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The Cassini space probe was launched in 1997 with its mission to enter the orbit of Saturn and study the planet's rings. Cassini arrived at its destination in 2004 and has been studying the planet since. This Friday, July 19, at 5:27 p.m. EDT, the space probe will take a picture of Earth from its vantage point 898 million miles away.

Cassini has taken two other photos of Earth in the past, 2006 and 2012, but this photo will be the first to capture Earth in all its natural color as seen by the human eye from that distance. At the time the photo is taken North America and part of the Atlantic Ocean will be in sunlight.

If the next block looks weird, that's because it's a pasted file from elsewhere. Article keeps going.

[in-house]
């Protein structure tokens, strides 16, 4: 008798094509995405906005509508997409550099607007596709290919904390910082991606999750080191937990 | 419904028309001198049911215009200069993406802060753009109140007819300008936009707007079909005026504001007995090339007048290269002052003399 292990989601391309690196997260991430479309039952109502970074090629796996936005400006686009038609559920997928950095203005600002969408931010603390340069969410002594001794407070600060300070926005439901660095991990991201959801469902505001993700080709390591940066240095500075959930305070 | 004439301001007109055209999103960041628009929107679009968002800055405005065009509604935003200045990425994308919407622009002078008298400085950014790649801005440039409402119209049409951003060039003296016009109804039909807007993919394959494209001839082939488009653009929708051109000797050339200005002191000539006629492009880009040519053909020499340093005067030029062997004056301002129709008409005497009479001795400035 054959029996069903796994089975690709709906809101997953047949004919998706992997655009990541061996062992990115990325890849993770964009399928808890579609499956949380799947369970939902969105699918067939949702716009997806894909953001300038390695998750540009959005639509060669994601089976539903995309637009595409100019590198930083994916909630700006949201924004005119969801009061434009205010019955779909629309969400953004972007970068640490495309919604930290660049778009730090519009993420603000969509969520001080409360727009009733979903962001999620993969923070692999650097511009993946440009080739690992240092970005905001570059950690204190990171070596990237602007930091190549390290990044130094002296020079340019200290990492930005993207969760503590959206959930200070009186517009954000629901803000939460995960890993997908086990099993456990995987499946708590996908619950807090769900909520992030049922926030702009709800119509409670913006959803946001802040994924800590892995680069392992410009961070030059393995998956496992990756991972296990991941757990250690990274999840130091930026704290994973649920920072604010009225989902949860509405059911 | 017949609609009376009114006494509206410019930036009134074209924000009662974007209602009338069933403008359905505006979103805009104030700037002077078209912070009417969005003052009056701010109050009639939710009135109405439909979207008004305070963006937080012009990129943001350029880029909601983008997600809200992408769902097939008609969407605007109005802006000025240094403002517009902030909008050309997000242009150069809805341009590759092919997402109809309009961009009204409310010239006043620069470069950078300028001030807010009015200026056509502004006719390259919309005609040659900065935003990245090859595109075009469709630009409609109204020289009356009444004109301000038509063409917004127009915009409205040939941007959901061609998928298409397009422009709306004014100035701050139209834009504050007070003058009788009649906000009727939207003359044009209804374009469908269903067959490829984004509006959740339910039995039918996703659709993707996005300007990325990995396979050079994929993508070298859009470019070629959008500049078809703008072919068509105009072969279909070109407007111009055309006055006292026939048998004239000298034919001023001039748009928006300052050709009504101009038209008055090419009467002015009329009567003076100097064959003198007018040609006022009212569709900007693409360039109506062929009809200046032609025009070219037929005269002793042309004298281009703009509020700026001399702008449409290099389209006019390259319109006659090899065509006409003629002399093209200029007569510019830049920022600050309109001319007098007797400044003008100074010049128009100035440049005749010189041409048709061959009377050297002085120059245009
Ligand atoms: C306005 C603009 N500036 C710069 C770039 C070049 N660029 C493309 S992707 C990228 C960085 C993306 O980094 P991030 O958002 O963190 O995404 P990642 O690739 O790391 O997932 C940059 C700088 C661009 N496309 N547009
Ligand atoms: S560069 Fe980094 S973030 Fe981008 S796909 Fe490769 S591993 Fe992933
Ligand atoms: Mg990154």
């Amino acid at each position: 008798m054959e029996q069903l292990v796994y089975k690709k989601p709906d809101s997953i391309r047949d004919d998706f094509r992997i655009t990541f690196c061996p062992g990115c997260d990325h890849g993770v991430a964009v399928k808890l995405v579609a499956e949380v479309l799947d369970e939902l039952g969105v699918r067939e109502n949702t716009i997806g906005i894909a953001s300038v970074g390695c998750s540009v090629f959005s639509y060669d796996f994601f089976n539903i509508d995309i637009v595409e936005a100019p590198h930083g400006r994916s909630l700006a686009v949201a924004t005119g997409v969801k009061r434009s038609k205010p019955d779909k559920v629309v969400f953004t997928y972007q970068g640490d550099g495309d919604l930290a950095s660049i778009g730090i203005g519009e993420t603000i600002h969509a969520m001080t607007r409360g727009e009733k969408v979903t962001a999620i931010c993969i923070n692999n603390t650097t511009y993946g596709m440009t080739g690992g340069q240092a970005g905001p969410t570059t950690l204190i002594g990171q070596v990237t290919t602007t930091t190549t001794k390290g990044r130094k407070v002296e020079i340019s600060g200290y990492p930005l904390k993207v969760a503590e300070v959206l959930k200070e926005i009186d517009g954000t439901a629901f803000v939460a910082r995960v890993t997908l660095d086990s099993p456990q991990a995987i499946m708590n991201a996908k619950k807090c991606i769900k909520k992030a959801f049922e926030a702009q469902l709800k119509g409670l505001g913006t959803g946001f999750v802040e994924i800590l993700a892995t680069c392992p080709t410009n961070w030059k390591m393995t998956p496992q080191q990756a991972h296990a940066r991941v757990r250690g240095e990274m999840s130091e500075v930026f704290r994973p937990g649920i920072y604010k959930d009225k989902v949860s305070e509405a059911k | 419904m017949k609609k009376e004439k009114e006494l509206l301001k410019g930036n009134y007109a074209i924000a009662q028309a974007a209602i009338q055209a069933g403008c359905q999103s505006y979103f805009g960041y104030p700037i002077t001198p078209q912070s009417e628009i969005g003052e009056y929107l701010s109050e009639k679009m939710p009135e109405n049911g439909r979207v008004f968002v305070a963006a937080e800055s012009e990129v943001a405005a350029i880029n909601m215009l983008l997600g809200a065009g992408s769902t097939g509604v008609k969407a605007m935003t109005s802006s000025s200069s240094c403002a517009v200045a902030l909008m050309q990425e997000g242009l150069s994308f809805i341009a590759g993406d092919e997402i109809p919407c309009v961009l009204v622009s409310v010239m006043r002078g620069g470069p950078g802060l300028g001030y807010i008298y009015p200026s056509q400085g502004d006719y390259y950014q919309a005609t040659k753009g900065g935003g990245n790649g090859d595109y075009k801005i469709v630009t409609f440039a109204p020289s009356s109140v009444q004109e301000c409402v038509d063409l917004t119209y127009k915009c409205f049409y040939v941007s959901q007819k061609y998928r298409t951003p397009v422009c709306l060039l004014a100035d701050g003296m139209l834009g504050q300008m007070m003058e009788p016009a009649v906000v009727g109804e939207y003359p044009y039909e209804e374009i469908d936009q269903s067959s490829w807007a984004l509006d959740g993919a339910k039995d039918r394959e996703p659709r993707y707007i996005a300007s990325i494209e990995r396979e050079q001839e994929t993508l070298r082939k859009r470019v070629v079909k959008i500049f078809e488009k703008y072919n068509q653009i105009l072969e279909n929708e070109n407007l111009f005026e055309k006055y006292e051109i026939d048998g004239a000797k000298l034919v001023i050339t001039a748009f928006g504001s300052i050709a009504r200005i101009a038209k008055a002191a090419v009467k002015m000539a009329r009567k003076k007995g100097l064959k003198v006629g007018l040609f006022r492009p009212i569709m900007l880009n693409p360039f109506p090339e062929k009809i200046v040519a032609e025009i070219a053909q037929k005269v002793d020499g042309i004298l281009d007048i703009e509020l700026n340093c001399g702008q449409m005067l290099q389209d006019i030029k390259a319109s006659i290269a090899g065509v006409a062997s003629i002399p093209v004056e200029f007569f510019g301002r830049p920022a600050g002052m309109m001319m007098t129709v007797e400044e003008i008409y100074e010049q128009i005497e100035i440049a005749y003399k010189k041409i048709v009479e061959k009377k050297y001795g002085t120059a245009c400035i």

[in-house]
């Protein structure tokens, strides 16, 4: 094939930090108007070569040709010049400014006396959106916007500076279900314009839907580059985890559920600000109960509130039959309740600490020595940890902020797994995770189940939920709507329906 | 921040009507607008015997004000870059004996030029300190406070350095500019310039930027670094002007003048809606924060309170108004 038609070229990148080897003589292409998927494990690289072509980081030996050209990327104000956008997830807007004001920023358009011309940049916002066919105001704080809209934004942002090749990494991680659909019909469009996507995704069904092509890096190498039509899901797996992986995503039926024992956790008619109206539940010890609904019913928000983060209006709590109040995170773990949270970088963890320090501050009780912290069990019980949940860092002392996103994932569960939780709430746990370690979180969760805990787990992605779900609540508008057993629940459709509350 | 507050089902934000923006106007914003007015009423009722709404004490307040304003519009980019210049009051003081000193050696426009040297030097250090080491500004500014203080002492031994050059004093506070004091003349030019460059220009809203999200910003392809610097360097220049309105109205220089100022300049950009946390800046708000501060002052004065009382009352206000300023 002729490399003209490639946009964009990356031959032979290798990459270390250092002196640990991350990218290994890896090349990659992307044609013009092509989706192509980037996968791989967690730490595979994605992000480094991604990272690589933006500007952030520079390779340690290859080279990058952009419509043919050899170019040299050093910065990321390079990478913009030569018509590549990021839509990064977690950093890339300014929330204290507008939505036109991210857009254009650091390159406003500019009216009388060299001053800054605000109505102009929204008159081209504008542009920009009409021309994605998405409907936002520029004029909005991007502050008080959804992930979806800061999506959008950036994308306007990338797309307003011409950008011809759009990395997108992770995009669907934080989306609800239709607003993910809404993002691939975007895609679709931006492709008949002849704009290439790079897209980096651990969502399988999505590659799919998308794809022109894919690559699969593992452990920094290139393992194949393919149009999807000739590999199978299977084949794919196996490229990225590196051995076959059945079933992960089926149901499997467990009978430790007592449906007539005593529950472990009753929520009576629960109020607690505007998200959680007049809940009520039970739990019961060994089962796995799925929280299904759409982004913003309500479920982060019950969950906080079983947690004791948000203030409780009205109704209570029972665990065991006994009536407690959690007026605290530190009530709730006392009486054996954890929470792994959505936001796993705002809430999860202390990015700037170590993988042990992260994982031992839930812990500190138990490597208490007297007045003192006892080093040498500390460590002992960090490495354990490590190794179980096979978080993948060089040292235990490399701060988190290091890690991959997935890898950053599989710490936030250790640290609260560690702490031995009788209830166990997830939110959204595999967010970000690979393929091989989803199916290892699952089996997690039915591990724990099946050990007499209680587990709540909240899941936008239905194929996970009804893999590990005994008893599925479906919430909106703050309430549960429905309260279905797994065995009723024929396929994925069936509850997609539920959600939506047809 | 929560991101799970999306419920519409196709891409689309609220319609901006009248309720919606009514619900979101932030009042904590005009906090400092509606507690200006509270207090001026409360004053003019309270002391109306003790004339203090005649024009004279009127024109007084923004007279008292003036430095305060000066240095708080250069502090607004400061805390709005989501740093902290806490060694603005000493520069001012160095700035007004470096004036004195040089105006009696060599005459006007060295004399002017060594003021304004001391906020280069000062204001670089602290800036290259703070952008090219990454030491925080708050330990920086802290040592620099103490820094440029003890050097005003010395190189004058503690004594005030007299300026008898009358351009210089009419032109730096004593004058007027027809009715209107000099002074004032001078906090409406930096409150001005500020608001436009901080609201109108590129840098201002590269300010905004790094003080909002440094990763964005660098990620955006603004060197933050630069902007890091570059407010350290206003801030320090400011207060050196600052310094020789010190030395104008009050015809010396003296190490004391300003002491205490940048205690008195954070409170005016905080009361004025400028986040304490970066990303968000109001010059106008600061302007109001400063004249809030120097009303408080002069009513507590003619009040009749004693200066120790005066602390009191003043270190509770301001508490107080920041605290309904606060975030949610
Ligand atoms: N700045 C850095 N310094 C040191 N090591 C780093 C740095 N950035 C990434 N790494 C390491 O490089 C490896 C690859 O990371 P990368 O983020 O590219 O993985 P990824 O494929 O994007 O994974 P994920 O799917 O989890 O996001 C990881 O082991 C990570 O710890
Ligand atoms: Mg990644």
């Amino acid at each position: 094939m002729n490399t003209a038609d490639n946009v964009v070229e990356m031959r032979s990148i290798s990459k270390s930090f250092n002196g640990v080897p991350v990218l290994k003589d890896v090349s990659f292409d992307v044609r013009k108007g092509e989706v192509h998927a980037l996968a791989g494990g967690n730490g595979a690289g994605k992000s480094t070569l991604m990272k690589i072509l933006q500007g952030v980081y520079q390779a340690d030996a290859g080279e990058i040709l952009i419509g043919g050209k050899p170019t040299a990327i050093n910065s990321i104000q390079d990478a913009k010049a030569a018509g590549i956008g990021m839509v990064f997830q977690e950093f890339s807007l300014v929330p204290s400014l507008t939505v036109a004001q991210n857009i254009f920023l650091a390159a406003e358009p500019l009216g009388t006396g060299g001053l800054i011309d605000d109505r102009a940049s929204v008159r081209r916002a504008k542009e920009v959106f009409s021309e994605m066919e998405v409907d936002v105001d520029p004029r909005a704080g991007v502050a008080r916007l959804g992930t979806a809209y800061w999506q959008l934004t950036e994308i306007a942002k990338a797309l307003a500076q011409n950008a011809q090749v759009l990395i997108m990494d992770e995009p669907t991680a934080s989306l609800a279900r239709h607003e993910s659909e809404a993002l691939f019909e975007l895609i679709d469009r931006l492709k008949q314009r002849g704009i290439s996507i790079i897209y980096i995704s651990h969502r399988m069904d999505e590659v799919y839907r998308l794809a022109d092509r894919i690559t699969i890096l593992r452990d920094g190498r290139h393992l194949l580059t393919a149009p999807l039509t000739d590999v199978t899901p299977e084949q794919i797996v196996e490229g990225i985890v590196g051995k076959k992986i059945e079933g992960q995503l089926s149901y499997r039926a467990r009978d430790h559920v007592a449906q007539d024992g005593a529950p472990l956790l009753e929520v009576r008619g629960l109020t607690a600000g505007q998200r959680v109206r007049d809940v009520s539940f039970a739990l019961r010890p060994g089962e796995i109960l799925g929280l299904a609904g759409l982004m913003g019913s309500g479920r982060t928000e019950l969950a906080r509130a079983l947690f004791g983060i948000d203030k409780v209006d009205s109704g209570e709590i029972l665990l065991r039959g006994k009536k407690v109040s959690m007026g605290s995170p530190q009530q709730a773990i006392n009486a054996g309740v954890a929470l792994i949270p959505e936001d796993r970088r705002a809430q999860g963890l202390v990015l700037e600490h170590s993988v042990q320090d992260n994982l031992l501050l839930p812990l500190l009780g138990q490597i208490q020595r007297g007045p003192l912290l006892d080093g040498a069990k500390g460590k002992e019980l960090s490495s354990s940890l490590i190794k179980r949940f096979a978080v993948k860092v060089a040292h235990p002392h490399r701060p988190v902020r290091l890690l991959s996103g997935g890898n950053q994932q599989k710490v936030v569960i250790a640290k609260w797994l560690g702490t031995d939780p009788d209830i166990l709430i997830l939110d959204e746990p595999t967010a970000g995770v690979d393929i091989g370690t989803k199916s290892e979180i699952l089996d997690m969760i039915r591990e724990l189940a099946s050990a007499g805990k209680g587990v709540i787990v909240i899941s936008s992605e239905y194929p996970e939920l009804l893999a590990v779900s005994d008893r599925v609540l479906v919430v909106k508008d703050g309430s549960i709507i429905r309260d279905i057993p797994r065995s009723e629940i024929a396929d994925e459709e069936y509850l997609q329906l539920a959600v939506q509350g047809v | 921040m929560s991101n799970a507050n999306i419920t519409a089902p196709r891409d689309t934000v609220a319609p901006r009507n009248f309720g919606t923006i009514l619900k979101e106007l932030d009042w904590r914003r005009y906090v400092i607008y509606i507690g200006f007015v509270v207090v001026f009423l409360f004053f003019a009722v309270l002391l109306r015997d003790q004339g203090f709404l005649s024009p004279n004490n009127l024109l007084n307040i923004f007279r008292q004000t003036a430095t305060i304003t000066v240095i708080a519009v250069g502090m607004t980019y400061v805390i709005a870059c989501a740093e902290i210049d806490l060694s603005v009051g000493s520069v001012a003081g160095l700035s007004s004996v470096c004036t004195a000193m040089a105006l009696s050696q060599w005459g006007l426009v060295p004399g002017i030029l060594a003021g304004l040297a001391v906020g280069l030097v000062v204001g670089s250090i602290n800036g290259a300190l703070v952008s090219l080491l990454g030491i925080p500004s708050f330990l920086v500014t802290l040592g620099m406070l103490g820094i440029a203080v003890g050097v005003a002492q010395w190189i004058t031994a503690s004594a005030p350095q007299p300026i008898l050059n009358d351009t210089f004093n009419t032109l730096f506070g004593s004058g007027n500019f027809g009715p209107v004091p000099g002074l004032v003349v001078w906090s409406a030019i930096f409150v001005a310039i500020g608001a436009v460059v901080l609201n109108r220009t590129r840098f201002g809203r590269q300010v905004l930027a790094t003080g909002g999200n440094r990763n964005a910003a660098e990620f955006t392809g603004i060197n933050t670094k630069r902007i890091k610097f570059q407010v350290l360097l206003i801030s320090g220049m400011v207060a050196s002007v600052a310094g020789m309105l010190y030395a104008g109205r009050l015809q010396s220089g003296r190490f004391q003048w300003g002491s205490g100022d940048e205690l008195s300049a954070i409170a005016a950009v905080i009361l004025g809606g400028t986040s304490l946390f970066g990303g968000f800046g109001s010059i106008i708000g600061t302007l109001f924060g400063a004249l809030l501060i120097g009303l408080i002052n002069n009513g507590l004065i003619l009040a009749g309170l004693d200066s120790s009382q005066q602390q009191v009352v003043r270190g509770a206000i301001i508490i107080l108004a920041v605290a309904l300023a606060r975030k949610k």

The team taking the photo hope Earthlings will wave at Saturn as to commemorate the special event. It will be the first time a photo of Earth from Saturn can be taken without the obstruction of Saturn’s rings and the first time a photo of Earth from Cassini will capture the moon, too.

The main part of the mission will be to study Saturn’s rings as the Cassini space probe looks back at the sun giving a unique vantage point for scientists to look at the rings. The imaging center in charge of the historic photos is based at the Space Science Institute in Boulder, Colorado.